Friday, May 09, 2008

Poetry Friday: Putty, R.I.P.

I'm too sad to come up with a new, original post.

Our beloved Putty, 16 years old, Pontiac of our dreams, has died a sad death.

Though we knew he was elderly, we held on to hope. He was fine yesterday. When I took the girls out to lunch to celebrate the end of our school year, he was great. More than great. He zipped into town, whipped into a parking spot and waited patiently for us as we sipped Italian soda, spiced chai tea and mango smoothies. He then happily transported us to the library and again waited ever so patiently as we perused the book sale and spent too much money on books because "They're only fifty cents!"

But, when we left the library, we knew immediately that something was amiss. Betsy was the first to voice concern:

"What is wrong with this car?! He's bouncing or something!"

"Ummm," I said, "yeah ... but maybe no more than usual. Putty's just kind of bouncy." But I knew. Deep down, I knew.

We started home.

We started home six times. He faded into unconsciousness six times. We were able to revive him each time, but I knew the prognosis was dismal. I feared the worst.

And today, the news came.

"I think it's time to call the mortician," said our mechanic, Jeff (of course, you know you're already in trouble, don't you, when you're on a first-name basis with your mechanic and he's on your speed dial.)

My heart sank, but I tried to be brave. There were children in the room, after all.

"Okay, Jeff. Thank you. I'll tell Atticus .... " My breath caught in my throat. "We'll get back to you."

"Okay," said Jeff, with such sincere sympathy in his voice. He knows. Oh, how he knows the love one can have for a car named Putty. All 227,000 miles of him.

And so, tonight, I can only rerun my ode to Putty, composed about six months ago, after a near-miss. Little did we know then just how short with him was our time. Oh, what I would give to have him sent home untreated again.

But, he will not come home. Alas, poor Putty. May he rest in peace. And may our new car payment be a small one.


Putty is fifteen
and he is tired.
He flashes frightening lights at me
in an effort to get my attention.
I drop him at the local clinic
only to have him sent home,
the equivalent of taking
my sick child to the doctor
and being told
she needs only some rest.
I want him medicated
and well.
I want him for another fifteen years
(I love him so)
but know that I may
(one day soon?)
have to let him go.

Alas, poor Putty ...
a car of most infinite jest
most excellent fancy.
He has borne me on his back
a thousand times.

May it be a thousand more.
His flashing light may not
be the end?
For where there is light
there is hope.

The entire Poetry Friday round-up is at Findings.

(Updated at 8:44 a.m.: Despite my sad, self-pitying post, I know that Poetry Friday will lift my spirits. Do visit Findings at the above link for Writer2b's lovely post about mothers who read aloud.)


Patience said...

((Hugs)) I am sorry for your loss. We once had a car called Sadly - too dignified for just plain Sad - and it was like he was a member of the family, at the level of pethood anyway. So I can imagine how you must be feeling.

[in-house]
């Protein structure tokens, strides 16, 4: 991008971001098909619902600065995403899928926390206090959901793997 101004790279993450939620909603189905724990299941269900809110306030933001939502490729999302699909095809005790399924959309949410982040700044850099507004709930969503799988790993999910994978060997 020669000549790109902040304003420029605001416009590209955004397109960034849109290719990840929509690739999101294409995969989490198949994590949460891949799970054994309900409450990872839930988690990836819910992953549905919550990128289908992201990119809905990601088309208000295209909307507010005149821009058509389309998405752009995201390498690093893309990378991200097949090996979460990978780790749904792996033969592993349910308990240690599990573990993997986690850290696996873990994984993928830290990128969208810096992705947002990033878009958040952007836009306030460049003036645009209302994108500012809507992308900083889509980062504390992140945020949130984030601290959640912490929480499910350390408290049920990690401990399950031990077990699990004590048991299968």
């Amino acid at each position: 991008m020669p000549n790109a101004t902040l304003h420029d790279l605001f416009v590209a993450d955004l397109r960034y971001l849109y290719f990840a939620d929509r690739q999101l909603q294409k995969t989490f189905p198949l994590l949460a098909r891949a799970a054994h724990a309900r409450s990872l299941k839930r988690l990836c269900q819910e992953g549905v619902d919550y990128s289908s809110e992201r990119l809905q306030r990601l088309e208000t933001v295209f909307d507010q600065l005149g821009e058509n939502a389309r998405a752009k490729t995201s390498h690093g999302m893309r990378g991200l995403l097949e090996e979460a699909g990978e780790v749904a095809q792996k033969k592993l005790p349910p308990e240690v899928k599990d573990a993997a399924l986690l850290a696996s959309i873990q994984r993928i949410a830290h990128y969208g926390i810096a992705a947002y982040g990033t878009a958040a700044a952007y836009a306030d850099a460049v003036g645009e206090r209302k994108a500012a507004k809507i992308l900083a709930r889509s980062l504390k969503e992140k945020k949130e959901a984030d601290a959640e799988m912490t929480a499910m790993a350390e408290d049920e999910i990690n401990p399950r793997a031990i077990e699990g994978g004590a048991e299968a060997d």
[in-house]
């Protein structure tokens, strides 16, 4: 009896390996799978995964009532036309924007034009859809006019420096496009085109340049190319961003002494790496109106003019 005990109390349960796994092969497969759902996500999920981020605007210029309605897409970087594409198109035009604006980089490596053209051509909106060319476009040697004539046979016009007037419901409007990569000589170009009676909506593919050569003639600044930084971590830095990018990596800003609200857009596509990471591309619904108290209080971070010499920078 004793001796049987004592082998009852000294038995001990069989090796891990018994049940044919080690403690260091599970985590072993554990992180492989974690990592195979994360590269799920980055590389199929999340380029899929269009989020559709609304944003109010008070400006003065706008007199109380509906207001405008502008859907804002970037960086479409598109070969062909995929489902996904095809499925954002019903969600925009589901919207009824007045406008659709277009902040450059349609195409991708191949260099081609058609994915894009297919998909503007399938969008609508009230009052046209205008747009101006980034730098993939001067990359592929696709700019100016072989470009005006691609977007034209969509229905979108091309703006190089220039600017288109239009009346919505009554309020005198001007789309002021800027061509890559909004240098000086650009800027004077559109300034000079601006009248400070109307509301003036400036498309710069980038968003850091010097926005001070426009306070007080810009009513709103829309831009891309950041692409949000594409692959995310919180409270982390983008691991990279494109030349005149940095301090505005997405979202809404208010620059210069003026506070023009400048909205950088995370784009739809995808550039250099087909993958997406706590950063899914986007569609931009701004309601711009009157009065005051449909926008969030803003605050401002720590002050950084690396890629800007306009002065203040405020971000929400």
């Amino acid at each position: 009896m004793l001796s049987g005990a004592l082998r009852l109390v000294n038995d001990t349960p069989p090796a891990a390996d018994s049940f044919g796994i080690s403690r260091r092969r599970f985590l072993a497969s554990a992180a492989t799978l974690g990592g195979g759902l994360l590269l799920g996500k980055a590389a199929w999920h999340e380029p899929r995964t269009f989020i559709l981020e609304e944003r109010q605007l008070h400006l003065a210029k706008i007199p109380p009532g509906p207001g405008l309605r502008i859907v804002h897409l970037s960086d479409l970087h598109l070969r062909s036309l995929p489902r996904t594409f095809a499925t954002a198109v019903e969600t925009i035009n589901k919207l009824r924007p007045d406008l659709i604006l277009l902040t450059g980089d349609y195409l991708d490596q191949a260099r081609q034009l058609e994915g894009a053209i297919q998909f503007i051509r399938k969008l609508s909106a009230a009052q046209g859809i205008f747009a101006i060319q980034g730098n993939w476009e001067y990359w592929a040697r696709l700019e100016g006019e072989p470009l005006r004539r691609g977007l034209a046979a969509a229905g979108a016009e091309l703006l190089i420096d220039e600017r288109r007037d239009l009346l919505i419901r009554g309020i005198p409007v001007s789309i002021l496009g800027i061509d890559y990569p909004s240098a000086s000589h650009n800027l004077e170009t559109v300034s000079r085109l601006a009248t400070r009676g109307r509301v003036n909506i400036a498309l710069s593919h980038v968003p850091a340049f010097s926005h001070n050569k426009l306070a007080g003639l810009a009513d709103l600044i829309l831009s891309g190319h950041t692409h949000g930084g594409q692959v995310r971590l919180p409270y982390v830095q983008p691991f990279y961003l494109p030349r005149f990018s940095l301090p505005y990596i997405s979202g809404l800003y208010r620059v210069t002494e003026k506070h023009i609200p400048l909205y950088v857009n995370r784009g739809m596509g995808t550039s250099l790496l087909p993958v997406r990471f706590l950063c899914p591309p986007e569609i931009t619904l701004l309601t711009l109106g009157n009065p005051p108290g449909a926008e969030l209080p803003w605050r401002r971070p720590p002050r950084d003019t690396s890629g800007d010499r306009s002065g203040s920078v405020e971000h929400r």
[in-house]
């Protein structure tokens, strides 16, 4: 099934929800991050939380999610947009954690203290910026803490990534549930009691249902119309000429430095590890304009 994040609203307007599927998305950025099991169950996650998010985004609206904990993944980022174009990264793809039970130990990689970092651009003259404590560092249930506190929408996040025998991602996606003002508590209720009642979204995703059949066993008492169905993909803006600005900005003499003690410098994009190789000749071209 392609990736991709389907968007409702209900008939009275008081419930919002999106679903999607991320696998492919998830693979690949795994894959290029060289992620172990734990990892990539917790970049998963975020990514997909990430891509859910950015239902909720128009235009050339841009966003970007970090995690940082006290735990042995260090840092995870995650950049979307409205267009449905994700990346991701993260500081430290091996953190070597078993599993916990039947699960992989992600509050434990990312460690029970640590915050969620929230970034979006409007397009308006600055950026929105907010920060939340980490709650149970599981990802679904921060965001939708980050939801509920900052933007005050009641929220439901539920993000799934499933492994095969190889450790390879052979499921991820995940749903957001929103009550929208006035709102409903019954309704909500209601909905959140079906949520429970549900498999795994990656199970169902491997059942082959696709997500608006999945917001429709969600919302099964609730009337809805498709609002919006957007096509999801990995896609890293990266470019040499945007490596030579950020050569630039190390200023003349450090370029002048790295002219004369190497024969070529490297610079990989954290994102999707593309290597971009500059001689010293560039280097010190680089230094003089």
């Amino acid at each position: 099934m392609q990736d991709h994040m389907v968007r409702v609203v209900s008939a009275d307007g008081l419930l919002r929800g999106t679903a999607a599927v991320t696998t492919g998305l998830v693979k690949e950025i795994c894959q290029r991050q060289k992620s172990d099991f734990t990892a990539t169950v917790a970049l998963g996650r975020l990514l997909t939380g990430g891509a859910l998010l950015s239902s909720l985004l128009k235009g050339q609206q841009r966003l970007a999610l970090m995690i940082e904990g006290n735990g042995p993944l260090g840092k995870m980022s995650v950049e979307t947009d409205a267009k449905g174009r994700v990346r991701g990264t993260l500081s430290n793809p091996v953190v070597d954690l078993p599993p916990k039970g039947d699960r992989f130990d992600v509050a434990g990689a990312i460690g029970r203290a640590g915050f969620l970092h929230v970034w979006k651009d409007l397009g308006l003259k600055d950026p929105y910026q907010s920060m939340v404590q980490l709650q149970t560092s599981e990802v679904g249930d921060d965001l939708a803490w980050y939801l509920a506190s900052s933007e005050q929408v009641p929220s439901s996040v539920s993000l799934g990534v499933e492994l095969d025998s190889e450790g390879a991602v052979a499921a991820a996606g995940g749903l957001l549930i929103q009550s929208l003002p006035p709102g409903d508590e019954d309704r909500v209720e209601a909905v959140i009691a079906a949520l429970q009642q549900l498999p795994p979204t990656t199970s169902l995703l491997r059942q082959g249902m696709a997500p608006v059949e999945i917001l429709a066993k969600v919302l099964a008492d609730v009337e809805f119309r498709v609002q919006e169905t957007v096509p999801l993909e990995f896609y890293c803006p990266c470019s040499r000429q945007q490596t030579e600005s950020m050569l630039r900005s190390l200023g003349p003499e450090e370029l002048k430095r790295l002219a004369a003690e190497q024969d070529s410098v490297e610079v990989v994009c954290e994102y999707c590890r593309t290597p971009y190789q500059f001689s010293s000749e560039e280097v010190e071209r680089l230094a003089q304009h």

Jennifer said...

Oh no. I'm so sorry Karen.

Margaret Mary Myers said...

Oh, wow, I got tears in my eyes reading your post.

We have a beloved 1993 Pontiac minivan with 178,000 miles which I hope to have with us for many more miles, so I could totally relate.

Good luck on, you can't replace Putty exactly, but good luck on getting something that will work for you.

Danae said...

Oh no! Even though you will never be able to replace Putty, we will pray that you find a good, affordable car. :(

writer2b said...

My condolences. Putty lived a long and full life.

Liz said...

Generally by the time our cars die I am more than ready to move on to something new. However, when my first car was assassinated by my husband in the second year of our marriage (he drove it through a puddle that came up to the underbelly of the car) I was pretty devastated. I was even more devastated when the mechanic he sold it to in trade for a Vega managed to rehab it and I had to watch it drive around town with someone else. I dreamed about that car for years. I even dreamed that we managed to buy it back again... In fact that dream was so real that I have to really think hard to remember whether it was real or not. I really, really loved that car, in point of fact I've never had another one I liked quite as much. Since it was a Pinto I can't even count on finding an old one to be restored someday. So I definitely feel your pain. I hope you're new car is one you really like. Might I recommend a Honda Civic? That's what Jim was driving when he had the head on collision a few years back. He didn't emerge without a few scratches, but the construction of that car undoubtedly saved his life.

Heather said...

All I could think about while reading your post was this book.
May today be brighter!

sheila said...

My deepest condolences. I still have the gearstick from my old Volkswagon Type III. It was a beautiful car. I still get a tear in my eye...

Hope you pick a suitable mortician, too.

jama said...

Sorry to hear about Putty. What great memories you must have after 15 years!

Kelly Fineman said...

Alas, poor Putty.

I love your nods to the Bard in the midst of your ode. I hope you get better news somehow.

Mary Lee said...

I don't love my VW Golf with the fierceness of your love for Putty, but I do think it's highly ironic that just last night on the way home from the optician, the Golf started coughing and lights started flashing and it looks like the time for a car payment (may both yours and mine be small) has come sooner rather than later.